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PerformanceofRCFOEfortime-varyingCFO andlowestimationvariance.Byminimizingthemeansquarederror,weprovidedaclosed-fromexpressionoftheoptimalestimationwindowsizeasafunctionoftherateofchangeofCFO,SNRandCPlength.Simulationresultsagreewellwithourtheoreticalresults,indicatingtheaccuracyofouranalysis. TheproposedMLestimatorisderivedbasedontheAWGNchannelassumption,thusitmaysufferfromperformancedegradationinfrequencyselectivechannels.However,becauseofthepervasivenessofthetradeoffbetweenfasttrackingabilityandlowestimationfortrackingproblems,theresearchmethodologyinthisworkmaybeextendtootherCFOestimationschemes,suchasEMbasedmethod[ 22 ]andspectralmethod[ 25 72 ].Thiswillbeourfuturework. 84

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PerformanceofRCFOEfortime-varyingCFOinfrequencyselectivechannels 85

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Inthisdissertation,weinvestigatedthestatisticalQoSguaranteeforsingle-userwirelesscommunicationsystemsandadhocnetworks.Wealsoexploitedoneofthemostimportantissuesinbroadbandwirelesscommunicationsystems:frequencysynchronizationforOFDMsystems. InChapter 2 ,westudiedtheproblemofdatacommunicationwithbothdelayandpacketerrorprobabilityconstraints.Thetransmissiondatarateisadaptedtochannelstate,bufferstateandarrivalstatetominimizethetotalpacketerrorprobabilitythusmaximizethesystemthroughput.Differentfrommostofpreviousworks,weconsideredasystemwithnitebufferspacethusweaddressedthreetypesoferrors:1)packetdropduetofullbuffer,2)delayboundviolation,and3)packetdecodingerrorduetochannelnoise.Wederivedanupperboundonthetotalpacketerrorprobability.Byminimizingthepacketerrorprobabilityoverthetransmissionrate,weobtainedanoptimalratecontrolpolicythatguaranteestheuser-specieddatarateanddelaybound.Thenbyvaryingdatarateanddelaybound,weobtainedREDPareto-optimalsurface.OurresultsprovideimportantinsightsintostatisticalQoSprovisioninginwirelesssystems;theREDParetosurfacerepresentsamajorsteptowardderivingtheprobabilisticdelay-constrainedchannelcapacityoffadingchannels.Inourfuturework,bothrateadaptationandpoweradaptationwillbeusedtoachieveahigherdatarate. InChapter 3 ,motivatedbytheQoSprovisioningrequirementofrealtimeapplications,wehavestudiedthestatisticaldelayguaranteeforlargescalemobileadhocnetworks,whichhasnotreceiveddeservedattentionintheliterature.Forthersttime,weestablishedtherelationshipbetweendelayboundanddeadlineviolationforlargescalenetworks.Specically,foracellpartitionednetworkunderthei.i.d.mobilitymodel,thedeadlineviolationprobabilityisgivenbyPl(n)=e(B(n),foranydelayboundB(n)=!(n).Sincethedeadlineviolationprobabilitycanbeinterpretedasadescription 86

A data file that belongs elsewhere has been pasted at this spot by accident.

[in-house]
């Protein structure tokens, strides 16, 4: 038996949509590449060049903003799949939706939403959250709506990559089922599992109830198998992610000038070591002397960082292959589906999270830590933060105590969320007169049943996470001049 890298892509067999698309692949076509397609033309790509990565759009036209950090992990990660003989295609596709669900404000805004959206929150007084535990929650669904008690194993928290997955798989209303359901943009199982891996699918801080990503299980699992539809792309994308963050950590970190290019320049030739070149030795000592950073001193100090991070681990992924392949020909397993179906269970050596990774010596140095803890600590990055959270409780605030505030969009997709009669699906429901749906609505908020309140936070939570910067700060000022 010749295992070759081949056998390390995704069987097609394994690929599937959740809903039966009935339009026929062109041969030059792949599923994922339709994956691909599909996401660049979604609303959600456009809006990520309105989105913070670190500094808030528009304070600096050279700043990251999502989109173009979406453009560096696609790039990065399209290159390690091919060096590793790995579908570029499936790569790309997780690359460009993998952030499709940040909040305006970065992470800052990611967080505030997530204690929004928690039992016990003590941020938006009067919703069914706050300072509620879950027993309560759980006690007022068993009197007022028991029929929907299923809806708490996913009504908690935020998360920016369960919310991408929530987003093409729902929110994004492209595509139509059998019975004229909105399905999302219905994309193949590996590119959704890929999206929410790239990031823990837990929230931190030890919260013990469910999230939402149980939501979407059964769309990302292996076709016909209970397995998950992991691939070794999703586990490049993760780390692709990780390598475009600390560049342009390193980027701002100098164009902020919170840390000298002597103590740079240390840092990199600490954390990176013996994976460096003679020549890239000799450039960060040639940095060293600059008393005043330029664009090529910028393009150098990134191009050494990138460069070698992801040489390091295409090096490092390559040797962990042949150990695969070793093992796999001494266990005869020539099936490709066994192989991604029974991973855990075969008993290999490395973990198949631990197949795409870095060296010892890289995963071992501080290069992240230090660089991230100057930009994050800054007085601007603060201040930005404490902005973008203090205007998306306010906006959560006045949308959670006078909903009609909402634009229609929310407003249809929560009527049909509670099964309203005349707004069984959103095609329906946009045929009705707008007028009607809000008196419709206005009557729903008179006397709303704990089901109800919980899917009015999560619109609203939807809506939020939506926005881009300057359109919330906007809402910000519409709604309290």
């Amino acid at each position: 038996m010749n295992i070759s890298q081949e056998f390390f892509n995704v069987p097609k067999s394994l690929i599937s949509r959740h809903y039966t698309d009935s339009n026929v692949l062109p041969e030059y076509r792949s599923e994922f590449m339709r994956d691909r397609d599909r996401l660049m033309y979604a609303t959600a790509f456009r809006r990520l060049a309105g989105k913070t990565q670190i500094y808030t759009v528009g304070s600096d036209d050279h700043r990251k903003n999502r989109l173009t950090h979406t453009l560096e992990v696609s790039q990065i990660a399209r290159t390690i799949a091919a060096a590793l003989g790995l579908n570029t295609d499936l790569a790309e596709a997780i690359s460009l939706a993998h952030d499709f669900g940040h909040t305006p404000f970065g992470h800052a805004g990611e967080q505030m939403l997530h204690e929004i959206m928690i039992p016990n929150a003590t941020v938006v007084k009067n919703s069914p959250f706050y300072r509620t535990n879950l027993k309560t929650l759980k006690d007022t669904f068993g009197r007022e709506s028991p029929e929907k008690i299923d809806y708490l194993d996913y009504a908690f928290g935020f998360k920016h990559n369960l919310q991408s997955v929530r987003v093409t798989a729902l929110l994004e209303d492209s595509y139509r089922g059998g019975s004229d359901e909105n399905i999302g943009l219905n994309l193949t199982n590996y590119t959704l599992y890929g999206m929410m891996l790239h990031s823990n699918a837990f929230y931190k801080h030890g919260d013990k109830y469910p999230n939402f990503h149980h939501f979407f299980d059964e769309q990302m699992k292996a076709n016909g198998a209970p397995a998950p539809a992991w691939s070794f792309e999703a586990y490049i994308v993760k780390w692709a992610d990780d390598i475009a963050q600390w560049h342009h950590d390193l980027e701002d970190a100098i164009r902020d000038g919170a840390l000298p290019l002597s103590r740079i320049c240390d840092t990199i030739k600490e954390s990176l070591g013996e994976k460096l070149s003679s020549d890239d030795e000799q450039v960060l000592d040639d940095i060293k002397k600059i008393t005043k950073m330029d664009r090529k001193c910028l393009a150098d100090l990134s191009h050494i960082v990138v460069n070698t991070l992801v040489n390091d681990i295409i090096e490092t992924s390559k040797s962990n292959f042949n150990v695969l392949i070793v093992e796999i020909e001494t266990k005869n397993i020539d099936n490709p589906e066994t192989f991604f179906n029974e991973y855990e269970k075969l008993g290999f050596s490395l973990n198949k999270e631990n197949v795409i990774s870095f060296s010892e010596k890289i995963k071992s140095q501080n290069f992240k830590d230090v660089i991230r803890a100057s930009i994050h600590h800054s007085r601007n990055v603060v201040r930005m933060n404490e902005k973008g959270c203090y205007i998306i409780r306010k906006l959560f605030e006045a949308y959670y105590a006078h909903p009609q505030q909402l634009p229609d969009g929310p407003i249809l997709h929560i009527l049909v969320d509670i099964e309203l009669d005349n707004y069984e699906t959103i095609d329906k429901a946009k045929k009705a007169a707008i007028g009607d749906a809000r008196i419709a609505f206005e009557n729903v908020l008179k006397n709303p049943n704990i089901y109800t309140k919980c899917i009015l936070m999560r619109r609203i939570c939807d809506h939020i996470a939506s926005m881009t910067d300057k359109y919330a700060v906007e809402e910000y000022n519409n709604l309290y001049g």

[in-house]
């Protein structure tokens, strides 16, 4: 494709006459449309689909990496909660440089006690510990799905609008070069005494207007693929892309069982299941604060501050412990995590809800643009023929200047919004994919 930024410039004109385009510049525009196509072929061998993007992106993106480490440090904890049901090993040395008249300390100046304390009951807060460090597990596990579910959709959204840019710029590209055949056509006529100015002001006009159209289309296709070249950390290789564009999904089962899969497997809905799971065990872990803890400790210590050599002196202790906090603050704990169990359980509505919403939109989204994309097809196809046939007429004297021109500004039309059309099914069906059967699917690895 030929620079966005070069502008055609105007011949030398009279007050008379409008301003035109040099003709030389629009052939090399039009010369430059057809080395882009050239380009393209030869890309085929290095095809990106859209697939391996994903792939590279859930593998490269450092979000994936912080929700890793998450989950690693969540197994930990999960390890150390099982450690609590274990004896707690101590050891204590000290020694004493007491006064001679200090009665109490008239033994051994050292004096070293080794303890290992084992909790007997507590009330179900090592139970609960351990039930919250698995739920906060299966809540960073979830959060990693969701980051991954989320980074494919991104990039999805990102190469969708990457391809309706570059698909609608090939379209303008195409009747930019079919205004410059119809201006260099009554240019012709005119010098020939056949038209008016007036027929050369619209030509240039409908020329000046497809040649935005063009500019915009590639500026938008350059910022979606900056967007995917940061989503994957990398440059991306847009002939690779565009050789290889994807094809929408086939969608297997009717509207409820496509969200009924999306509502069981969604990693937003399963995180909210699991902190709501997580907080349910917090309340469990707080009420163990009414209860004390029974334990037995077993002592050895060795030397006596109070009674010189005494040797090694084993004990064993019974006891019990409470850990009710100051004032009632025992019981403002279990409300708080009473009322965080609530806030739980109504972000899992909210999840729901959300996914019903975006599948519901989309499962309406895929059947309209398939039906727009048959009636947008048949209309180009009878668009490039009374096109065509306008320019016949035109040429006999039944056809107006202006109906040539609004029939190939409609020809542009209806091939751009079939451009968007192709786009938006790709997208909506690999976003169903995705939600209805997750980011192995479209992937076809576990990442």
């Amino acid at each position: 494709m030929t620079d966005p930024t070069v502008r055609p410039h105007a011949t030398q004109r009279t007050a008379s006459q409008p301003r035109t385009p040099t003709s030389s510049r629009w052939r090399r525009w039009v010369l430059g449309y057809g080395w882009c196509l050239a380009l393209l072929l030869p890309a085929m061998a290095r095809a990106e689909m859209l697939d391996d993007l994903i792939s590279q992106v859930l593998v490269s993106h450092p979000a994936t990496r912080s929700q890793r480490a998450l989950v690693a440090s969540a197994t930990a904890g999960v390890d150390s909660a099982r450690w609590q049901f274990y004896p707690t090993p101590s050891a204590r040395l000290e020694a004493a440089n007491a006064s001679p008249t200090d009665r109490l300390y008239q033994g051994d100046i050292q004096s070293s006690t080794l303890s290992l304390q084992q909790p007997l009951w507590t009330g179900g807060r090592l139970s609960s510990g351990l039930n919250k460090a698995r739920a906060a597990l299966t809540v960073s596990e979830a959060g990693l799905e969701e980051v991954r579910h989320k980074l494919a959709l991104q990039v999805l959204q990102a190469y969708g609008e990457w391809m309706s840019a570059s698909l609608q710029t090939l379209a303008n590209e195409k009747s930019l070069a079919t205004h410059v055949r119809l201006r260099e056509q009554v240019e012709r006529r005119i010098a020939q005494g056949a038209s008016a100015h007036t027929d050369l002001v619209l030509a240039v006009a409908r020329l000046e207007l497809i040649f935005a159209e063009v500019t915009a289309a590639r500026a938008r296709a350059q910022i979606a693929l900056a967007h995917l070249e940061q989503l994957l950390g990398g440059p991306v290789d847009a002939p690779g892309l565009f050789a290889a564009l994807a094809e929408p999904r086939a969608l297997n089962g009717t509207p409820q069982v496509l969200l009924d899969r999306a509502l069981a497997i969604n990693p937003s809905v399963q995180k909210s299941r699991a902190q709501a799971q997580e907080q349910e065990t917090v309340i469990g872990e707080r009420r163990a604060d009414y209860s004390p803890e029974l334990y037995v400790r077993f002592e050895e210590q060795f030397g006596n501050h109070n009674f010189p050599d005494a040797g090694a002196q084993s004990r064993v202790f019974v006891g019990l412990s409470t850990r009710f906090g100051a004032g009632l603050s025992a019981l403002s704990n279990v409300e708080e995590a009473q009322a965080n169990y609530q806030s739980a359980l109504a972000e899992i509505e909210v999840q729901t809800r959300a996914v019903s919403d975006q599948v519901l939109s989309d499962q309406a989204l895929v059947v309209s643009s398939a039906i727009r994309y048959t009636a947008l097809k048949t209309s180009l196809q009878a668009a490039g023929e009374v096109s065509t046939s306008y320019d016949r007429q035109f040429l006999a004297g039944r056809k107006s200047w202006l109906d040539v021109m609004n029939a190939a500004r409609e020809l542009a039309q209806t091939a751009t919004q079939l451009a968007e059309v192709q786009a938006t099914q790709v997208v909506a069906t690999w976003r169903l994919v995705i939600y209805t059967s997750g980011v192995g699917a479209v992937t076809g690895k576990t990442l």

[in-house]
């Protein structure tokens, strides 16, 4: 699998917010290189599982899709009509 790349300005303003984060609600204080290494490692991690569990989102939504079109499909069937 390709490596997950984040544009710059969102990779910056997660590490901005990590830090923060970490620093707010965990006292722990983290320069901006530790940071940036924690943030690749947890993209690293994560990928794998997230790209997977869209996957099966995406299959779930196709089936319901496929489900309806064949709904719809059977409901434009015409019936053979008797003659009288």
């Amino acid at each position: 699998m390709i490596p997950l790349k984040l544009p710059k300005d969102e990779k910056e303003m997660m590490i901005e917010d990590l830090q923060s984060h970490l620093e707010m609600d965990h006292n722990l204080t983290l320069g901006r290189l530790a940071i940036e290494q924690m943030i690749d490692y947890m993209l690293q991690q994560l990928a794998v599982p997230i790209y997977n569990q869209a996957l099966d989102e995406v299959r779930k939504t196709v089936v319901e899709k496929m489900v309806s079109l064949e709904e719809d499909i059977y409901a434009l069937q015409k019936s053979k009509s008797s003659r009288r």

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InChapter 4 ,weinvestigatedthePHYlayerdesignproblem.WeinvestigatedthepossibilityofutilizingmultiplereceivedOFDMsymbolstoestimatethetime-varyingcarrierfrequencyoffset.Byinvestigatingtheeffectofbothtime-varyingCFOandestimationwindowsizeontheperformanceofCFOestimation,wehaveshownthatthereisanexplicittradeoffinchoosingtheestimationwindowsize,whichcanalsobeconsideredasthetradeoffbetweenfasttrackingabilityandlowestimationvariance.Byminimizingthemeansquarederror,weprovidedaclosed-fromexpressionoftheoptimalestimationwindowsizeasafunctionoftherateofchangeofCFO,SNRandCPlength.Simulationresultsagreewellwithourtheoreticalresults,indicatingtheaccuracyofouranalysis.TheproposedMLestimatorisderivedbasedontheAWGNchannelassumption,thusitmaysufferfromperformancedegradationinfrequencyselectivechannels.However,becauseofthepervasivenessofthetradeoffbetweenfasttrackingabilityandlowestimationfortrackingproblems,theresearchmethodologyinthisworkmaybeextendtootherCFOestimationschemes,suchasEMbasedmethodandspectralmethod.Thiswillbeourfuturework. 87